The Difference Between Can and Cannot

Written by Mary Buckham
19
Apr

The Difference Between Can and Can’t

Here are a few hard truths I’ve discovered over the years after working with thousands of writers.

As an instructor I can’t motivate you. I can’t make you sit down and write. I can’t guarantee you success. 

Before you throw up your hands and shout FOUL! here’s one solid truth I’ve also learned.

If you show up to the page, or a class, or a webinar, and do the work, you CAN absolutely make a difference in your writing.

I can’t guarantee you immediate success, but I CAN show you how to take the next step.
Here’s even better news. There are a number of instructors who can help you reach YOUR next step—Bryan Cohen, Cathy Yardley, Michael Hyatt, Laurie Schnebly Campbell, Margie Lawson, Jeff Goins. Each and every one of these instructors has something to offer that can help you, right now.

One of the keys is zeroing in on Specific elements of writing, and then investing your time in those first. Unfortunately, a lot of writers get sidetracked working on aspects of story that do not give a solid foundation to build on. In the Break Into Fiction™ Power Plotting six-week webinar series I’ve created a system that can give you mastery of plotting, the foundation of every great story, in 150 minutes of lectures and Q&A a week! The current price is only open for a few more days, until April 25th… so check out the Break Into Fiction™ Power Plotting webinar before the discount is gone!

There are a few things you need to get clear about before anyone can show you the way. Here’s how:​​​

  • Figure out YOUR learning style. Don’t worry, all you need is to review how, in the past, you’ve learned best. In a live workshop? By reading a book? When you can ask questions? Or been able to listen to what was taught more than once? Any and all insights can help you hone in on the instruction process that works best for you.
  • Determine what it is you WANT to learn next. Focus on one skill—whether it’s marketing, writing blurbs, staying motivated, plotting—whatever, and zero in on who teaches what you need and how do they teach it? Hint: return to point one to make sure their teaching approach meets your learning style.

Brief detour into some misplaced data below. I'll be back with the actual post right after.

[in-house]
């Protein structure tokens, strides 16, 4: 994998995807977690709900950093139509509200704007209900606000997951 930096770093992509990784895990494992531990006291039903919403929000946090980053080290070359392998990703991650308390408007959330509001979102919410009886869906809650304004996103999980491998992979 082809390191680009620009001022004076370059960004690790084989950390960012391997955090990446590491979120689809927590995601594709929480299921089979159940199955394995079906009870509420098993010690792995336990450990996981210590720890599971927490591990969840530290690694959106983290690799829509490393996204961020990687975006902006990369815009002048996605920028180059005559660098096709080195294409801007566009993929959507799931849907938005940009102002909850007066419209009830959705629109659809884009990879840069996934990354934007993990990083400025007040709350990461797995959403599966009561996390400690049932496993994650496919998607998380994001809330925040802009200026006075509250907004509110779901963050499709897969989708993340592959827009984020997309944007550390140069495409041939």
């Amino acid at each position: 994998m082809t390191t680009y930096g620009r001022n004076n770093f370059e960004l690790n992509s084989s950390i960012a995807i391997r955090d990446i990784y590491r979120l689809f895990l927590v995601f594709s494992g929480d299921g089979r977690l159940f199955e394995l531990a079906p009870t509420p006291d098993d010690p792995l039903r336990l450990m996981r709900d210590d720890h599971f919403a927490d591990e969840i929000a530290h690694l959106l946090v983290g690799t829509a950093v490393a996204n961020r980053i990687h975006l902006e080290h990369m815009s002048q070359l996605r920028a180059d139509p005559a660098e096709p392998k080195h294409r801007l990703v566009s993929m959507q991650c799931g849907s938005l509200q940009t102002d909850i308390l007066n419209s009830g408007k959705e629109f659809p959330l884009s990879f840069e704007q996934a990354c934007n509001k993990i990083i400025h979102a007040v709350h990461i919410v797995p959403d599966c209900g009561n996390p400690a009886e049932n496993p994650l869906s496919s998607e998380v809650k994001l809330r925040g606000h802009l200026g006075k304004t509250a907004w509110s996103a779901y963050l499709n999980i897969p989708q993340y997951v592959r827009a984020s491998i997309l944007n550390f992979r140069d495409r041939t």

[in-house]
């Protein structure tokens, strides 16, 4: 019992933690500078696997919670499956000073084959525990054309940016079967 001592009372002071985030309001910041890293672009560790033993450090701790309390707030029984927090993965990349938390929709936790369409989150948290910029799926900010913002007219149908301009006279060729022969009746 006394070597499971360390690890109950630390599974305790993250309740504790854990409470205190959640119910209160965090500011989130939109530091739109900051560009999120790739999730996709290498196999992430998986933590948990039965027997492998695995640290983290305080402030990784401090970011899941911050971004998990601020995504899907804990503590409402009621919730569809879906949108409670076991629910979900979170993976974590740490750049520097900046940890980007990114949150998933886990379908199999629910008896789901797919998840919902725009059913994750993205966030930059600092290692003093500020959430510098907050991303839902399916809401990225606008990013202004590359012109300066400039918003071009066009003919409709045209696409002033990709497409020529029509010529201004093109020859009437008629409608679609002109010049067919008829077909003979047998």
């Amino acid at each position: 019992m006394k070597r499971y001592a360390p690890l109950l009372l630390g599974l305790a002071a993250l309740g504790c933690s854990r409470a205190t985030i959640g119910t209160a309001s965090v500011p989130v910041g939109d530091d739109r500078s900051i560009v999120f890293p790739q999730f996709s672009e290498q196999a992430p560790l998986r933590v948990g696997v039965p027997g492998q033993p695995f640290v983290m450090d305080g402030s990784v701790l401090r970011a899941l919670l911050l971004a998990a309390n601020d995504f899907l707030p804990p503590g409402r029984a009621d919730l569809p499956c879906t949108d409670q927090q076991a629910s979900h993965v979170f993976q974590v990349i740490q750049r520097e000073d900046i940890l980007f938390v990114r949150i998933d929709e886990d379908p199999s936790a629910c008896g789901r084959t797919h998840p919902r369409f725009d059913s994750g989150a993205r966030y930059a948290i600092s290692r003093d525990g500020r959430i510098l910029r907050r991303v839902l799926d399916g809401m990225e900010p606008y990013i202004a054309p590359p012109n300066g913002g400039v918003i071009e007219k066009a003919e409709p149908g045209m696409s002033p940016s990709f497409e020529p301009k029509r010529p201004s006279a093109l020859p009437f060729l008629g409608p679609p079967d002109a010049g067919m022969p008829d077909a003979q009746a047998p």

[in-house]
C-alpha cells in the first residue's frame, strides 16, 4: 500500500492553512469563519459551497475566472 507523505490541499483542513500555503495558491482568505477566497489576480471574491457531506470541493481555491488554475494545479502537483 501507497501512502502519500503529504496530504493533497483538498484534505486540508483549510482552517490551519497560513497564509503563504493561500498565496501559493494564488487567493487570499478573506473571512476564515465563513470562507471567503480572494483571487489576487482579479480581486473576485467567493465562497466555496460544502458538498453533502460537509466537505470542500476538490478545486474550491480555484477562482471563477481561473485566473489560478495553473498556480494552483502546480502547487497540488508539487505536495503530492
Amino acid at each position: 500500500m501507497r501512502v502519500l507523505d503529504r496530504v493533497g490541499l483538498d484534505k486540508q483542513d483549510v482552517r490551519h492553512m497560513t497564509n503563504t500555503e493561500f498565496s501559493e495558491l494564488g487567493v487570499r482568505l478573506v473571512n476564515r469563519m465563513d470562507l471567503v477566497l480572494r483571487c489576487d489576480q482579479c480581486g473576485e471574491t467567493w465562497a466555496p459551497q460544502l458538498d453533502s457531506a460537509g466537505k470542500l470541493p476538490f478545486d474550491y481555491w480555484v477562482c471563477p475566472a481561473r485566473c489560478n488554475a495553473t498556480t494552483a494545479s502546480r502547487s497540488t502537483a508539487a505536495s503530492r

• Ask around. Reach out to other writers, keep an ear open at conferences or events, don’t be afraid to ask folks via social media—who do they recommend and why? You can even ask instructors whom they might recommend to teach what you want to learn [see step 2]. Then take your question one step further and ask them why they’d recommend that instructor, or book, or process.
  • Take the next step. Buy the book. Attend the event. Take the webinar. Commit to the process of learning. Expect to be challenged.
The Break Into Fiction® workshop helped me firm up a plot and the book, CHOKE, eventually was nominated for an Agatha Award for Best First Novel. I’m now working on the fourth one in that series. ~Kaye George
  • Give yourself permission to try more than one class, one book, one webinar on the topic. This too is part of the process of learning. Embrace it until you feel you really understand and can act on the concepts.

In other words, the learning process works if you do.

You have all the power to motivate yourself, to find the ways to write consistently, to guarantee your own success.

This is the difference between Can and Can’t.

This is why I created the Break Into Fiction™ Power Plotting six-week webinar. It’s designed to help you focus on your story in a way that can bring tangible, and immediate results to your understanding and implementation of a strong story structure.

If you’re interested in learning more, click here and make a difference in your writing!​

So what’s your next step to improve your writing? What would it mean to you if you did it? Share in the comments below.​​​